Idaea rusticata

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Idaea rusticata
Geometridae - Idaea rusticata.jpg
Idaea rusticata
Scientific classification
Kingdom: Animalia
Phylum: Arthropoda
Class: Insecta
Order: Lepidoptera
Family: Geometridae
Genus: Idaea
Species: I. rusticata
Binomial name
Idaea rusticata
(Denis & Schiffermüller, 1775)
  • Acidalia rusticata
  • Sterrha rusticata
  • Idaea vulpinaria Herrich-Schäffer, 1852

The least carpet (Idaea rusticata, or I. vulpinaria) is a moth of the family Geometridae.


This species can be found in most of Europe, in the Near East and in North Africa. [1] Of all moths in Britain it showed the greatest percentage increase in abundance during the period 1968 to 2007,[2] and expanded its range beyond the vicinity of London.


These moths inhabit wastelands, open places, parks and well exposed gardens. [3]


Idaea rusticata has a wingspan of 19–21 mm. The length of the forewings is 9–11 mm. [4] The edges of the wings are fringed. The basic color is whitish or cream, sometimes with a very light brownish tone. The upperside of the frontwings shows in the midfiled a dark brown to red-brown transverse drawing, with a point-shaped black spot, always within the dark field. This brown marking runs from the front to the rear edge. The upperside of the hindwings is light gray, with darker gray transversal lines. The base of the anterior margin is darkened brown. Also in the hindwings is presents a black point in the discal cell. [5]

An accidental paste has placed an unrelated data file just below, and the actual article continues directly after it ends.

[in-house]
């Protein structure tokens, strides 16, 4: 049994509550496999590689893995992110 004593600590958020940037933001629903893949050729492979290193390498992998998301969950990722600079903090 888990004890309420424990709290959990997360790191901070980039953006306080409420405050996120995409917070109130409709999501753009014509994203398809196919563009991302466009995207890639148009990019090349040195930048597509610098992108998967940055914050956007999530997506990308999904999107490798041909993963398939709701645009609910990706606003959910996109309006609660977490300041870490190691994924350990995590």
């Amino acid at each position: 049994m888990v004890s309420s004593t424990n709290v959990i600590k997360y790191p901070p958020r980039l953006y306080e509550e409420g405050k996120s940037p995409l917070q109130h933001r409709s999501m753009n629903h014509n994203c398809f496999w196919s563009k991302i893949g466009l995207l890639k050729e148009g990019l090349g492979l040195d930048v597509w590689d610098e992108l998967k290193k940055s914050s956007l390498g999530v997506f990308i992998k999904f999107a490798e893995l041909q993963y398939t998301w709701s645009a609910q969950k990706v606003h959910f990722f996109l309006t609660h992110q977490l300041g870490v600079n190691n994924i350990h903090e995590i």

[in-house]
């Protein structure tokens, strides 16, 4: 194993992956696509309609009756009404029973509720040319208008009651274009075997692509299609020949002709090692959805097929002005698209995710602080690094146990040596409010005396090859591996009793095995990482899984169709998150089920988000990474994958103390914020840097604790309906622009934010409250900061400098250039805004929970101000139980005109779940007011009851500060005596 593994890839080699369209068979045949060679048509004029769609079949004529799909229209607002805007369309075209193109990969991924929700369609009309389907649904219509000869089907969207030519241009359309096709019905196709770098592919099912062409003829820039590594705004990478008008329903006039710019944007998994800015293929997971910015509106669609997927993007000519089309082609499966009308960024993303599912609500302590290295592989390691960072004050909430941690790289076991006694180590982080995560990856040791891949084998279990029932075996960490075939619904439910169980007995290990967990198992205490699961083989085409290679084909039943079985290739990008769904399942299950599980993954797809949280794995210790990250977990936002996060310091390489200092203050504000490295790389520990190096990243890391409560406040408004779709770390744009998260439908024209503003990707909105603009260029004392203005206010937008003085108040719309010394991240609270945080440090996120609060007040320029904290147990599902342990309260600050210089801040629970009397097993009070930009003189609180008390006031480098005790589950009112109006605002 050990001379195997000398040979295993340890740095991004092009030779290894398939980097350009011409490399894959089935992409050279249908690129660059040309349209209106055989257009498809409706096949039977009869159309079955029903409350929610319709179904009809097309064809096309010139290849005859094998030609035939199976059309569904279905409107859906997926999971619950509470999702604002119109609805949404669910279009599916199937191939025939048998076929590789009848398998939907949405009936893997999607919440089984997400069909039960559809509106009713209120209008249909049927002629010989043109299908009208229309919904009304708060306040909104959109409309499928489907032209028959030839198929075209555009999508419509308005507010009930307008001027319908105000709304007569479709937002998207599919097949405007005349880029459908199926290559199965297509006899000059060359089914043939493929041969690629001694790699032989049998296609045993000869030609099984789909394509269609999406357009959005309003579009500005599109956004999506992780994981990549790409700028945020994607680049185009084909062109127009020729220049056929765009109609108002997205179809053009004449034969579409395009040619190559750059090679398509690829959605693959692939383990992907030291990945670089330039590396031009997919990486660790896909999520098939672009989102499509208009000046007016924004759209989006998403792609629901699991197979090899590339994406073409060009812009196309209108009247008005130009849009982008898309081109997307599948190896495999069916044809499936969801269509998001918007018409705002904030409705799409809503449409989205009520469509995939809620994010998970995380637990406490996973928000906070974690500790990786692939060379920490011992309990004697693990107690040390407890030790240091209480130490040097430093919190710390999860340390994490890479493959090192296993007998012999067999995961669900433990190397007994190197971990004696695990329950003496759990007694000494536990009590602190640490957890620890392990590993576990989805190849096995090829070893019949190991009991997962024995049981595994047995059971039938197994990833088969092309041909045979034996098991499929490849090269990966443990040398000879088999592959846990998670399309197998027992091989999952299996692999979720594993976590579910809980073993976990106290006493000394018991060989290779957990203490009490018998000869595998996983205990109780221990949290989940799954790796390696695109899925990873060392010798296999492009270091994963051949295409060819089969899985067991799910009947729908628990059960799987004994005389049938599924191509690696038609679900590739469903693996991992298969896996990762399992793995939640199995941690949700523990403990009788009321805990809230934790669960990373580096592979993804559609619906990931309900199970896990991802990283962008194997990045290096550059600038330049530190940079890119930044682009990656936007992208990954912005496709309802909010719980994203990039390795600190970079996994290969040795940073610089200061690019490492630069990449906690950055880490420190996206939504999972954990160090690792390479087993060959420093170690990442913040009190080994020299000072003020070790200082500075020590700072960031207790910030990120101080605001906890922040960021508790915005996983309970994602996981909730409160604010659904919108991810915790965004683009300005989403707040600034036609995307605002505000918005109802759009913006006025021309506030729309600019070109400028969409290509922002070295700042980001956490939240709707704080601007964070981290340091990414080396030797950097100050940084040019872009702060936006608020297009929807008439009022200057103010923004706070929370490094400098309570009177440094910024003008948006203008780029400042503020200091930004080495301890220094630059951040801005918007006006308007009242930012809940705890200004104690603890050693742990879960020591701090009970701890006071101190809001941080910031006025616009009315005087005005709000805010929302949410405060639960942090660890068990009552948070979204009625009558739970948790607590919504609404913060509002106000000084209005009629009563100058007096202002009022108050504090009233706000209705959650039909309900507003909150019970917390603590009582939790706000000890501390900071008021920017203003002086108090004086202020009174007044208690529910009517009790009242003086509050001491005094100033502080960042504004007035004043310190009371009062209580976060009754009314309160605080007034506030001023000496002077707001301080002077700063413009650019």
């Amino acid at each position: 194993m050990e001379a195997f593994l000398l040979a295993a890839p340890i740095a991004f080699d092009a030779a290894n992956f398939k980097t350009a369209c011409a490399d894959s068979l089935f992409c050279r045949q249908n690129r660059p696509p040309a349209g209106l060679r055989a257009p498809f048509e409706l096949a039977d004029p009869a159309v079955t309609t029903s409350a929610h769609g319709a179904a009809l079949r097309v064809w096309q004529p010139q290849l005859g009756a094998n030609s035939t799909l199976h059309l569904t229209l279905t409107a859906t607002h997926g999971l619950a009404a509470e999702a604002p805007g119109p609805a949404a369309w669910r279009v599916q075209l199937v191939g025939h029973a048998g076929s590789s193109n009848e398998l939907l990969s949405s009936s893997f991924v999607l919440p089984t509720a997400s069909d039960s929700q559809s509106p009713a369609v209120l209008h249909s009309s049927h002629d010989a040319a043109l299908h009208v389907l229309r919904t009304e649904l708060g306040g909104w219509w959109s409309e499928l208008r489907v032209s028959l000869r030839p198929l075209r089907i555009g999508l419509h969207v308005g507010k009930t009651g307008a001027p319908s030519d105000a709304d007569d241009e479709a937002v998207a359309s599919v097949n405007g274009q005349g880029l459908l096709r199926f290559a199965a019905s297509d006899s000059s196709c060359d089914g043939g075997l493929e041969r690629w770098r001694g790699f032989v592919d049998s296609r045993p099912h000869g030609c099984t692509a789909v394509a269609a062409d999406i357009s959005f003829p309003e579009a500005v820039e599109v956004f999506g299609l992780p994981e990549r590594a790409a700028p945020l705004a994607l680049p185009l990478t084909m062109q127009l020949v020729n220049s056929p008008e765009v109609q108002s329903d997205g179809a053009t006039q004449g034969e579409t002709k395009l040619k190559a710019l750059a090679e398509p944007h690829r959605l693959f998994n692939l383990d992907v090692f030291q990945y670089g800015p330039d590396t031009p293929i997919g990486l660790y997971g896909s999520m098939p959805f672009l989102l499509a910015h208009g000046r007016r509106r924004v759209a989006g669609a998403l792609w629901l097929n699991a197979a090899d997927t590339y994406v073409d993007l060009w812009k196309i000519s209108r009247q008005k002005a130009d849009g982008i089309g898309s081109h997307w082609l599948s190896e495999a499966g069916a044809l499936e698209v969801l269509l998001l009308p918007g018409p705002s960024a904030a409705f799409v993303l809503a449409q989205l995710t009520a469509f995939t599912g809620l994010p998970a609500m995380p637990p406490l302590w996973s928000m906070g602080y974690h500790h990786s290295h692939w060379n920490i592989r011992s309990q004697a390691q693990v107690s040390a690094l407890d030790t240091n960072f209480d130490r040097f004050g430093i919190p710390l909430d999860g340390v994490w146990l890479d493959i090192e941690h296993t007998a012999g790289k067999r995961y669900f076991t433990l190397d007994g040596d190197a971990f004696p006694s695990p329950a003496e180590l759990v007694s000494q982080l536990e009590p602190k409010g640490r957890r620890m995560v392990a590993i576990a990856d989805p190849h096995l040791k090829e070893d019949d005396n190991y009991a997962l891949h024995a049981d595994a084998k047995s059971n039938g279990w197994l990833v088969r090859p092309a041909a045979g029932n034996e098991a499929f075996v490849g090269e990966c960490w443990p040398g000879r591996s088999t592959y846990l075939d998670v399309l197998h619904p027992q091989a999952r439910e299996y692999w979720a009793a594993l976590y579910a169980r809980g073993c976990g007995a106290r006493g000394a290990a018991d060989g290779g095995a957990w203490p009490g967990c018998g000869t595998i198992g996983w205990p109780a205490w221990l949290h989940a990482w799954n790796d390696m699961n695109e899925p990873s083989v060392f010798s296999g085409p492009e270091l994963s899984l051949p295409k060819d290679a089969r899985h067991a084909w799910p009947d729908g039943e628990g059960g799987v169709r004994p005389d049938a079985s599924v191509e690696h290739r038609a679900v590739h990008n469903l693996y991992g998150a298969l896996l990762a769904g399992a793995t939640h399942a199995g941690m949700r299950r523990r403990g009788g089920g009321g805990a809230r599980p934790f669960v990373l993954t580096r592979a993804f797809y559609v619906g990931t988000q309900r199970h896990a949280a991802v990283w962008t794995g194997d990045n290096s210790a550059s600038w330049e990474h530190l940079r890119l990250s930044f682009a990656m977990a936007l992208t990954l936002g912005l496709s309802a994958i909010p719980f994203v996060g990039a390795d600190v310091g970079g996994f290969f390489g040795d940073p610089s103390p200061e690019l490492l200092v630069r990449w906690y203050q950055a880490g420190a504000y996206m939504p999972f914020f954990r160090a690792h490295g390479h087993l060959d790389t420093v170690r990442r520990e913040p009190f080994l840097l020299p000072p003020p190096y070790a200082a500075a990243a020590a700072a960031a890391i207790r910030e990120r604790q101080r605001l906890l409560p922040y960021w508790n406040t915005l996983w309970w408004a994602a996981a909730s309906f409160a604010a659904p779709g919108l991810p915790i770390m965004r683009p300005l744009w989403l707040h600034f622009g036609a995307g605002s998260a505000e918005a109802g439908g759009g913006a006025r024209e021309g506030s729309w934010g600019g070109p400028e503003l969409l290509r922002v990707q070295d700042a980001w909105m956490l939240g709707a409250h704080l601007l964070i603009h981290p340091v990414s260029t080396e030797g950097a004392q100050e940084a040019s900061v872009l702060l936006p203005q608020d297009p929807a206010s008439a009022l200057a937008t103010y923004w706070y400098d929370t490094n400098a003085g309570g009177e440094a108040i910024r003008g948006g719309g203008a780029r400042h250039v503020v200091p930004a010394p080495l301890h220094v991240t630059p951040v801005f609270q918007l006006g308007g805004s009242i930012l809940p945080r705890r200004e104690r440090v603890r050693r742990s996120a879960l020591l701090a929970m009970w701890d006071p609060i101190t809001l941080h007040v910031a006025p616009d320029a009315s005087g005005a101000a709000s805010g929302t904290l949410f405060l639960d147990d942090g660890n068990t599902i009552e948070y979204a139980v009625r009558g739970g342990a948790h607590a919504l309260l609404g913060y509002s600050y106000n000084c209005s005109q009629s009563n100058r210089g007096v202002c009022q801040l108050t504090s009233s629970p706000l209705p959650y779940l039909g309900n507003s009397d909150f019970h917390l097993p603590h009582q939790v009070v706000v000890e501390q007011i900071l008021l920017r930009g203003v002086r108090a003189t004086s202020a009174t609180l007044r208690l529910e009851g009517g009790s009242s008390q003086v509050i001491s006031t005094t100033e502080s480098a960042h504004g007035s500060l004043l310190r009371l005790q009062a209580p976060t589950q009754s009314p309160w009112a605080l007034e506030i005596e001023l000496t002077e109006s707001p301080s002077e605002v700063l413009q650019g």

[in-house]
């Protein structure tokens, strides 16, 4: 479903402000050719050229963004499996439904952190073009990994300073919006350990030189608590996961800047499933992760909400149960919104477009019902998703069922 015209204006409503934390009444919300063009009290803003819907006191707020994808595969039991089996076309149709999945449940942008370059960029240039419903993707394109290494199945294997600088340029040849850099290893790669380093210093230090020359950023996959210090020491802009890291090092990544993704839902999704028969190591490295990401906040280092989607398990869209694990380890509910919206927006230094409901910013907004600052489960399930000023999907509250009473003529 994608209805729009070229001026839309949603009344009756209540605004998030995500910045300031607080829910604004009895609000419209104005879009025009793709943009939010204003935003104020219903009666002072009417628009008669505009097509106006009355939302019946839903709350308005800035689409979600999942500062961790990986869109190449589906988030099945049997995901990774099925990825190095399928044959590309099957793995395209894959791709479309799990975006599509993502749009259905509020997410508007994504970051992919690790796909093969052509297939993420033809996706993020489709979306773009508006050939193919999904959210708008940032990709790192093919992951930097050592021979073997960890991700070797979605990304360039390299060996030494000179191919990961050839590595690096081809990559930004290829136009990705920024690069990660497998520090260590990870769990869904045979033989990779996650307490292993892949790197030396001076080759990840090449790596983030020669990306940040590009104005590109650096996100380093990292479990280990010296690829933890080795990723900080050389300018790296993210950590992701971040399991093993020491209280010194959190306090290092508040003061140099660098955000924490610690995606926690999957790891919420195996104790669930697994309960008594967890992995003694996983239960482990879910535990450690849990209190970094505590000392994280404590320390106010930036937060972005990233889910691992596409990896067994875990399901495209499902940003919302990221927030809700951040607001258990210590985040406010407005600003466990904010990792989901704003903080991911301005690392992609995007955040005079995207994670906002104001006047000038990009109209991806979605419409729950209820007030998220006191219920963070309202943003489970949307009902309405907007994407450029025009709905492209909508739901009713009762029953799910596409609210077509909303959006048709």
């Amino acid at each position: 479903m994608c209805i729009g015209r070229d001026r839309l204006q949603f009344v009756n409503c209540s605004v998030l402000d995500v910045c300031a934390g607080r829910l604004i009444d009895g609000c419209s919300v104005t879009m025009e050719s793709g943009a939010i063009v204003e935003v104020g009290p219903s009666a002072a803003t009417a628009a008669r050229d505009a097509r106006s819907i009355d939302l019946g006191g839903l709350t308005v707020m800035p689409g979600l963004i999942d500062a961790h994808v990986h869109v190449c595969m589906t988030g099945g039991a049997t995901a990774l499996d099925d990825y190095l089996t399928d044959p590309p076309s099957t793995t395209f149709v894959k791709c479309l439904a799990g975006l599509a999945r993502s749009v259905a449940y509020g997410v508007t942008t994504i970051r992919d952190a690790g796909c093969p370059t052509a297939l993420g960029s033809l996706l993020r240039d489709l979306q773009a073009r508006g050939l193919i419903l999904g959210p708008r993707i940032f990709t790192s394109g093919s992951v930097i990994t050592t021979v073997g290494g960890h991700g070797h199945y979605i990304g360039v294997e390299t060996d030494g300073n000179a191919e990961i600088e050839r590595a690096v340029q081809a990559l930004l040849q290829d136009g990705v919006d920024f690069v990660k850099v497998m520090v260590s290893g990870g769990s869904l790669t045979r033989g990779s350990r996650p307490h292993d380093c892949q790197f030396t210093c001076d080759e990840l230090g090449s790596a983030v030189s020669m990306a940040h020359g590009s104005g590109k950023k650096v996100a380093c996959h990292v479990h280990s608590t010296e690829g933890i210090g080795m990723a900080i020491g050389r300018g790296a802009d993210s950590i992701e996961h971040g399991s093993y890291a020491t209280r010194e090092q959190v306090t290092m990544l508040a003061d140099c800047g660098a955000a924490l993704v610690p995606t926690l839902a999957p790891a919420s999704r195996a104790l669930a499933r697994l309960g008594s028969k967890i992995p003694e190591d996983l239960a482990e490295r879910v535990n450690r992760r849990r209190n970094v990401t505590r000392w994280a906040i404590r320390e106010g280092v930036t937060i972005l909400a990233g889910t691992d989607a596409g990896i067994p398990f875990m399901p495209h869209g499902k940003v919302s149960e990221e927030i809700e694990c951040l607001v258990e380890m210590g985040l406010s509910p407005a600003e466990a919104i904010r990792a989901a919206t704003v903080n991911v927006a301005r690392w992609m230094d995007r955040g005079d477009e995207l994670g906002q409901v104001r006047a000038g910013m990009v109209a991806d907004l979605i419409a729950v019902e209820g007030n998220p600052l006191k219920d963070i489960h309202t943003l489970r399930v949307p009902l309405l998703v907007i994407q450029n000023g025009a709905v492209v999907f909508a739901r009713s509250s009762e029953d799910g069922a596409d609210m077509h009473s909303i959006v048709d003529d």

The eggs are oval and relatively small. The caterpillar is rather short, becomes thinner towards the hind end, and shows distinct constrictions. It is gray-brown or brown and has a narrow, light line on the back. The abdomen is brightly colored. The head is small and black colored. The pupa is light brown and has a glossy surface.


It is usually an univoltine species. In Southern Europe, under favorable circumstances, a second generation can also be formed. The second generation is significantly smaller. The adults fly at night from July to August,[1] and are attracted to light. The larvae mainly feed on ivy (Hedera) and traveller's joy (Clematis vitalba).[4][4] and withered leaves of other herbaceous plants.

  1. ^ The flight season refers to the British Isles. This may vary in other parts of the range.


  1. ^ Fauna europaea
  2. ^ Platt, John R. (7 February 2013). "3 British Moths Extinct; Most Other Species in Decline". Extinction Countdown. Scientific American. Retrieved 12 September 2013. 
  3. ^ Collectif d'entomologistes amateurs, Guide des papillons nocturnes de France, Paris, Delachaux et Niestlé, 2007, 288 p. (ISBN 978-2-603-01429-5), p. 38, n°147
  4. ^ a b c Least Carpet at UK Moths
  5. ^ Gianluca Doremi Altervista
  • Axel Hausmann: The Geometrid moths of Europe, 2. Sterrhinae. In A. Hausmann - The Geometrid Moths of Europe 2. Apollo Books, Stenstrup 2004, ISBN 87-88757-37-4

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